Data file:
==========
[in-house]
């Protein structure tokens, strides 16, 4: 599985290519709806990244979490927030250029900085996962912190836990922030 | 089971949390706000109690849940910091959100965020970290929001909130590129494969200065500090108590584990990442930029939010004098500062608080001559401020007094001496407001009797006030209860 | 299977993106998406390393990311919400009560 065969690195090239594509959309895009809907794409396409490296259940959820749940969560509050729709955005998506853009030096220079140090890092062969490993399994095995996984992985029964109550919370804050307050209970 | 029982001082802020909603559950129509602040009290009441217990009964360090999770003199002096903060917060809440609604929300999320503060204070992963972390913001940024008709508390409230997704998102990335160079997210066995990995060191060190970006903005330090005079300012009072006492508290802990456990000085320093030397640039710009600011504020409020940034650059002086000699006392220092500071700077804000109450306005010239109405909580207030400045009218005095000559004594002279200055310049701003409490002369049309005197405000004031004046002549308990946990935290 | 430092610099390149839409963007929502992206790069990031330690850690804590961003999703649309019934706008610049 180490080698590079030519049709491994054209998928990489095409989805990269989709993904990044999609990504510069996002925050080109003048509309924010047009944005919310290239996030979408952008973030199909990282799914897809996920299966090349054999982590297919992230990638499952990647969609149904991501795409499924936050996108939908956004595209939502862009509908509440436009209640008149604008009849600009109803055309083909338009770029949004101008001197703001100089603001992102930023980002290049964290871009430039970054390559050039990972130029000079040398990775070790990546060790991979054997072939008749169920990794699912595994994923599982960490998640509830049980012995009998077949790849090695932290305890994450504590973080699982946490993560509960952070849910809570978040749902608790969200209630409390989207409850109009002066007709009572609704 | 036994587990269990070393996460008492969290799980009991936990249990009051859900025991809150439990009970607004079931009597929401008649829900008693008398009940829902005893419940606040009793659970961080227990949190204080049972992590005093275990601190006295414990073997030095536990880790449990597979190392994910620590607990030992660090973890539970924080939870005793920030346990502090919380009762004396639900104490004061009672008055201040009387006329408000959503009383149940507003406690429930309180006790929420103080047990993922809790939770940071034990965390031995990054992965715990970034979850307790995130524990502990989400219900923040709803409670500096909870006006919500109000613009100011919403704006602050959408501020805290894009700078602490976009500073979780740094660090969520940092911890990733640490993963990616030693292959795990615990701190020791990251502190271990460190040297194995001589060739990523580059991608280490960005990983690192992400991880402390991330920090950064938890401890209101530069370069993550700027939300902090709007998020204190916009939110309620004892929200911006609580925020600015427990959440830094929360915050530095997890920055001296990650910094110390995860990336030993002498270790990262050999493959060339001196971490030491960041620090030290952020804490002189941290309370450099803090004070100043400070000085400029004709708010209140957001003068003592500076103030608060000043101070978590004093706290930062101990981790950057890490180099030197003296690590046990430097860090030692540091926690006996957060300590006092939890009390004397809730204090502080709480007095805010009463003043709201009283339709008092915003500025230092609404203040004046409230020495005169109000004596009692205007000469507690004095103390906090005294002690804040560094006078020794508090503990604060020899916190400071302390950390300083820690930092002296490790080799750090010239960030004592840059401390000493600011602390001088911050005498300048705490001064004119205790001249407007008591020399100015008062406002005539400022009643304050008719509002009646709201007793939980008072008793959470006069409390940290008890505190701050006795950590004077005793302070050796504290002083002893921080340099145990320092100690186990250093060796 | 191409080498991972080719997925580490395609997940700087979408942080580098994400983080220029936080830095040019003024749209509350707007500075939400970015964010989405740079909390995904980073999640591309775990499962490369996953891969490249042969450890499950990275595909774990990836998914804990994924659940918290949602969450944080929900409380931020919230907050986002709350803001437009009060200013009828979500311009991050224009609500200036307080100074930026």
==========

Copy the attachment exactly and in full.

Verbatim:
[in-house]
């Protein structure tokens, strides 16, 4: 599985290519709806990244979490927030250029900085996962912190836990922030 | 089971949390706000109690849940910091959100965020970290929001909130590129494969200065500090108590584990990442930029939010004098500062608080001559401020007094001496407001009797006030209860 | 299977993106998406390393990311919400009560 065969690195090239594509959309895009809907794409396409490296259940959820749940969560509050729709955005998506853009030096220079140090890092062969490993399994095995996984992985029964109550919370804050307050209970 | 029982001082802020909603559950129509602040009290009441217990009964360090999770003199002096903060917060809440609604929300999320503060204070992963972390913001940024008709508390409230997704998102990335160079997210066995990995060191060190970006903005330090005079300012009072006492508290802990456990000085320093030397640039710009600011504020409020940034650059002086000699006392220092500071700077804000109450306005010239109405909580207030400045009218005095000559004594002279200055310049701003409490002369049309005197405000004031004046002549308990946990935290 | 430092610099390149839409963007929502992206790069990031330690850690804590961003999703649309019934706008610049 180490080698590079030519049709491994054209998928990489095409989805990269989709993904990044999609990504510069996002925050080109003048509309924010047009944005919310290239996030979408952008973030199909990282799914897809996920299966090349054999982590297919992230990638499952990647969609149904991501795409499924936050996108939908956004595209939502862009509908509440436009209640008149604008009849600009109803055309083909338009770029949004101008001197703001100089603001992102930023980002290049964290871009430039970054390559050039990972130029000079040398990775070790990546060790991979054997072939008749169920990794699912595994994923599982960490998640509830049980012995009998077949790849090695932290305890994450504590973080699982946490993560509960952070849910809570978040749902608790969200209630409390989207409850109009002066007709009572609704 | 036994587990269990070393996460008492969290799980009991936990249990009051859900025991809150439990009970607004079931009597929401008649829900008693008398009940829902005893419940606040009793659970961080227990949190204080049972992590005093275990601190006295414990073997030095536990880790449990597979190392994910620590607990030992660090973890539970924080939870005793920030346990502090919380009762004396639900104490004061009672008055201040009387006329408000959503009383149940507003406690429930309180006790929420103080047990993922809790939770940071034990965390031995990054992965715990970034979850307790995130524990502990989400219900923040709803409670500096909870006006919500109000613009100011919403704006602050959408501020805290894009700078602490976009500073979780740094660090969520940092911890990733640490993963990616030693292959795990615990701190020791990251502190271990460190040297194995001589060739990523580059991608280490960005990983690192992400991880402390991330920090950064938890401890209101530069370069993550700027939300902090709007998020204190916009939110309620004892929200911006609580925020600015427990959440830094929360915050530095997890920055001296990650910094110390995860990336030993002498270790990262050999493959060339001196971490030491960041620090030290952020804490002189941290309370450099803090004070100043400070000085400029004709708010209140957001003068003592500076103030608060000043101070978590004093706290930062101990981790950057890490180099030197003296690590046990430097860090030692540091926690006996957060300590006092939890009390004397809730204090502080709480007095805010009463003043709201009283339709008092915003500025230092609404203040004046409230020495005169109000004596009692205007000469507690004095103390906090005294002690804040560094006078020794508090503990604060020899916190400071302390950390300083820690930092002296490790080799750090010239960030004592840059401390000493600011602390001088911050005498300048705490001064004119205790001249407007008591020399100015008062406002005539400022009643304050008719509002009646709201007793939980008072008793959470006069409390940290008890505190701050006795950590004077005793302070050796504290002083002893921080340099145990320092100690186990250093060796 | 191409080498991972080719997925580490395609997940700087979408942080580098994400983080220029936080830095040019003024749209509350707007500075939400970015964010989405740079909390995904980073999640591309775990499962490369996953891969490249042969450890499950990275595909774990990836998914804990994924659940918290949602969450944080929900409380931020919230907050986002709350803001437009009060200013009828979500311009991050224009609500200036307080100074930026």